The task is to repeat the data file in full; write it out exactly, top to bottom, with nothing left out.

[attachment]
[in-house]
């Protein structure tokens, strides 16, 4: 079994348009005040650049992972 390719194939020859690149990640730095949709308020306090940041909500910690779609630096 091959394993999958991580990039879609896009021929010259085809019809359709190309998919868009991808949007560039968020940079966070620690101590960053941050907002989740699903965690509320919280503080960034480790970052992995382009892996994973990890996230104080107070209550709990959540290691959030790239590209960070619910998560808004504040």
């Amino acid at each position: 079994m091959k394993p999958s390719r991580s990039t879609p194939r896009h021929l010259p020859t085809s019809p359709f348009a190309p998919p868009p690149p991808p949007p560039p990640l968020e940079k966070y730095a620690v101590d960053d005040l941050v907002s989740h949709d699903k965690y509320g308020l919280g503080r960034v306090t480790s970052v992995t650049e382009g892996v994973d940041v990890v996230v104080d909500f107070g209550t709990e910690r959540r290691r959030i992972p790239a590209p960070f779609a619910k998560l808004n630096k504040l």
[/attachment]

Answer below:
[in-house]
């Protein structure tokens, strides 16, 4: 079994348009005040650049992972 390719194939020859690149990640730095949709308020306090940041909500910690779609630096 091959394993999958991580990039879609896009021929010259085809019809359709190309998919868009991808949007560039968020940079966070620690101590960053941050907002989740699903965690509320919280503080960034480790970052992995382009892996994973990890996230104080107070209550709990959540290691959030790239590209960070619910998560808004504040």
């Amino acid at each position: 079994m091959k394993p999958s390719r991580s990039t879609p194939r896009h021929l010259p020859t085809s019809p359709f348009a190309p998919p868009p690149p991808p949007p560039p990640l968020e940079k966070y730095a620690v101590d960053d005040l941050v907002s989740h949709d699903k965690y509320g308020l919280g503080r960034v306090t480790s970052v992995t650049e382009g892996v994973d940041v990890v996230v104080d909500f107070g209550t709990e910690r959540r290691r959030i992972p790239a590209p960070f779609a619910k998560l808004n630096k504040l």